The concrete effects of international migration on the receiving countries depends on the economic situation of the receiving country and the type of labour that is being offered i.e., skilled or unskilled, and, in some respects on the type of model that is used to describe the situation. In some cases, migration of unskilled workers is seen as beneficial, by causing an overall increase in wages and by decreasing unemployment. In addition, the replacement of skilled workers who have left the country by skilled migrant workers can offer direct and indirect economic benefits: a concrete example of this would be the NHS setting in the UK, in which a large percentage of nurses and doctors are now skilled migrant workers, who, it is argued, keep the NHS running and therefore keep the workforce of the UK in work, and at work. Thus, the effects of international migration on the receiving country are many-faceted, depending on the economic situation of the country, the skills possessed by the presenting immigrants, and to a great extent on the policies regarding citizenship and immigration that are present in the receiving country.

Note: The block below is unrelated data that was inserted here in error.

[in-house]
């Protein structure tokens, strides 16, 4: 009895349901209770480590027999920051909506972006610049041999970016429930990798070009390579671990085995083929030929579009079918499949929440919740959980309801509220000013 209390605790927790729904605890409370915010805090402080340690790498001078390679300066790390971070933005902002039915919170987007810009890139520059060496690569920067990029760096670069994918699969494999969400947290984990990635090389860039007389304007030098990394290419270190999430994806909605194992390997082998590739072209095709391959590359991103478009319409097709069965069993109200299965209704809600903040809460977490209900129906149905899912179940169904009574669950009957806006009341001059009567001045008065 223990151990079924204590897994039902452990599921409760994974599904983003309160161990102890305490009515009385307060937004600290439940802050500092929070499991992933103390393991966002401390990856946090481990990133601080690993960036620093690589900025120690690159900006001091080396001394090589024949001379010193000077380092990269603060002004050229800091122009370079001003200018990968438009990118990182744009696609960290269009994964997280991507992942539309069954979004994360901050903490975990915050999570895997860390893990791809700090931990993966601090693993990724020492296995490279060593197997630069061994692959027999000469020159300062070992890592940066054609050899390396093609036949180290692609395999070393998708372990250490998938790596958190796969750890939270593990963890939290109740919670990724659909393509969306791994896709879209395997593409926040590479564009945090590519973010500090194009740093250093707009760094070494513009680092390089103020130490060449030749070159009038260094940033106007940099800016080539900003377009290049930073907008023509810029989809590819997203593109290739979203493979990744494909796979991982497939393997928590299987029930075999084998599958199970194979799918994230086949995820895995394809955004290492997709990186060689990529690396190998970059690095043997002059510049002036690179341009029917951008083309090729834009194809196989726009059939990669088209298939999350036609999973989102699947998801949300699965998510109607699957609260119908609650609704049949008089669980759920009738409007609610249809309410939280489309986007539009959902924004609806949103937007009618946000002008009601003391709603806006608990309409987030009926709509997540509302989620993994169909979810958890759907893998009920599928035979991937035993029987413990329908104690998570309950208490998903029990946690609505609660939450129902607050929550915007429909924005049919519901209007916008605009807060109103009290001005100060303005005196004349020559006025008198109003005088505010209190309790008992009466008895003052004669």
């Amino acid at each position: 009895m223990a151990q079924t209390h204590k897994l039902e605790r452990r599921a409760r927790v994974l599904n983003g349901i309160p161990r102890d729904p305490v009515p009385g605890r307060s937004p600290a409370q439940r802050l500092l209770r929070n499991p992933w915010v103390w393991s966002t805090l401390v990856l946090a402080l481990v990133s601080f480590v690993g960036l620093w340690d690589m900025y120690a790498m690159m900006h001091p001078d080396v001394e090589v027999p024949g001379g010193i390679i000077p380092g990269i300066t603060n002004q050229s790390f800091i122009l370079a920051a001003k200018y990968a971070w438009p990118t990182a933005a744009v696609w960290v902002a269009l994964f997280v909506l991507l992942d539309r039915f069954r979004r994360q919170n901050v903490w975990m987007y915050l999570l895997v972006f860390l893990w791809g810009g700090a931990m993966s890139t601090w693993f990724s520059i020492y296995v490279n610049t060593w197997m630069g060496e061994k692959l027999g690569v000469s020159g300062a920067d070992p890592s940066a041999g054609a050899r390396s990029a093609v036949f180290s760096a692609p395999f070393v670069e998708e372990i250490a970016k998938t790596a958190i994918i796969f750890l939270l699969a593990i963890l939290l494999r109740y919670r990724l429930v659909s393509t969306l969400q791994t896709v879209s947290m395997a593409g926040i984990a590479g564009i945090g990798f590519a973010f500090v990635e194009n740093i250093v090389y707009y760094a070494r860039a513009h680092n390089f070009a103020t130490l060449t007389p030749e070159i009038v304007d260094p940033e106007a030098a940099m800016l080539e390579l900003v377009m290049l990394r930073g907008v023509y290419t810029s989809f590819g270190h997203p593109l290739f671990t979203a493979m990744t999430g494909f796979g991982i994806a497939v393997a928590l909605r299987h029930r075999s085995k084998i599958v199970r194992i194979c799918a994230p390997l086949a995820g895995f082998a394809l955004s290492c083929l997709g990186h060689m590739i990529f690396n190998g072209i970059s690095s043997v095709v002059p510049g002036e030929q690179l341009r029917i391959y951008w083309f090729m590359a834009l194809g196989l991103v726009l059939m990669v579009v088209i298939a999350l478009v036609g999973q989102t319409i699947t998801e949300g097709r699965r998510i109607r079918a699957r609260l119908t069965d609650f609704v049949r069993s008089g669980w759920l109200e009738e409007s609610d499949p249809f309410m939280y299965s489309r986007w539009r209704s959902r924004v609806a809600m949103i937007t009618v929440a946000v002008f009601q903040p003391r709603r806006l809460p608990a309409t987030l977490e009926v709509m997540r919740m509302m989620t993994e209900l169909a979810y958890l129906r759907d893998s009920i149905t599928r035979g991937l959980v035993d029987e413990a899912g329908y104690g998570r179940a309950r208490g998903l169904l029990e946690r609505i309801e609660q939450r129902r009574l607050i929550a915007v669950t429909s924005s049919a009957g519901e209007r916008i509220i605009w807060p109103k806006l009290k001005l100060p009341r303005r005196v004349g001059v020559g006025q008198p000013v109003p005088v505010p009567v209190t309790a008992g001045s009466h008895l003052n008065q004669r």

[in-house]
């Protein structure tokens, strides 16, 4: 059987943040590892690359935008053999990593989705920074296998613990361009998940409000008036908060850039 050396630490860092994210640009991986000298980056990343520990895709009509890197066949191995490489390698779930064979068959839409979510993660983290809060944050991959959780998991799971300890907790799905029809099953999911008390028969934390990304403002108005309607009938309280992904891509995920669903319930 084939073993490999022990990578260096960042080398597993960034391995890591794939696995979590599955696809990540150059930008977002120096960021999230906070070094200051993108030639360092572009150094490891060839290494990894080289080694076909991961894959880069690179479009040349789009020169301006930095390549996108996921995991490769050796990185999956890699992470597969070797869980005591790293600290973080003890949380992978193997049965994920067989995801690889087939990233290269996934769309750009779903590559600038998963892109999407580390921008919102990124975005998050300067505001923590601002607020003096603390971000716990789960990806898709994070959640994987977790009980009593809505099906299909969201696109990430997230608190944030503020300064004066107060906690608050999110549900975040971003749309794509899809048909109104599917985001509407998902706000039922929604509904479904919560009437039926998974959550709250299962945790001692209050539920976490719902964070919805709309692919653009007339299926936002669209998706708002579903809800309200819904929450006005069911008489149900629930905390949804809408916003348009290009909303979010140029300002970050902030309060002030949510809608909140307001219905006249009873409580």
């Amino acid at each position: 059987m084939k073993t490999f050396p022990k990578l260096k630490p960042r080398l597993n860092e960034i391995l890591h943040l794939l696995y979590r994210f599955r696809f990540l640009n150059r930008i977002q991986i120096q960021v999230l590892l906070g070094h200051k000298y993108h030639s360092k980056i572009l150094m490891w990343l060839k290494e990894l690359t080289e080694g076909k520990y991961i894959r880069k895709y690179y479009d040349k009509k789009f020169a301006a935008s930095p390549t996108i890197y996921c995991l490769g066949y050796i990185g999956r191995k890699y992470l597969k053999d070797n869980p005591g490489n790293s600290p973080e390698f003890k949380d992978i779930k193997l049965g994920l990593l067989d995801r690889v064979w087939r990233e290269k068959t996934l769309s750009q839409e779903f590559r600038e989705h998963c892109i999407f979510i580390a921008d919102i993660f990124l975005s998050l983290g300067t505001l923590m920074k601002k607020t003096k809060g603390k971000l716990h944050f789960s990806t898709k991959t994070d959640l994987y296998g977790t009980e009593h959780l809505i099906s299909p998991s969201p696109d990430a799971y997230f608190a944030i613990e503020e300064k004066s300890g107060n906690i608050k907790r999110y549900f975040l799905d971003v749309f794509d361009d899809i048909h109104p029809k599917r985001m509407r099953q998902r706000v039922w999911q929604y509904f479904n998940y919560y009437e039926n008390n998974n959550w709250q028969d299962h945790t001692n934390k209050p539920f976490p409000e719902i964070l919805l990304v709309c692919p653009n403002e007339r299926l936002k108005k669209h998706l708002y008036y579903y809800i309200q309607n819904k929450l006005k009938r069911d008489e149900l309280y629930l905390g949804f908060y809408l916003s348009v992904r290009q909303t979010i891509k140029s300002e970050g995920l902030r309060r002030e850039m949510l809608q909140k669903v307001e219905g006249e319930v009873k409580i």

Thus, on the issue of international migration and economic development, the only statements that can be made with certainty are that remittances are a huge global economic resource and that immigration is here to stay, as individual citizens of all types of countries (developed or less developed) assess their personal situations and decide, for themselves, that migration to a different country offers them, and their families, better economic prospects.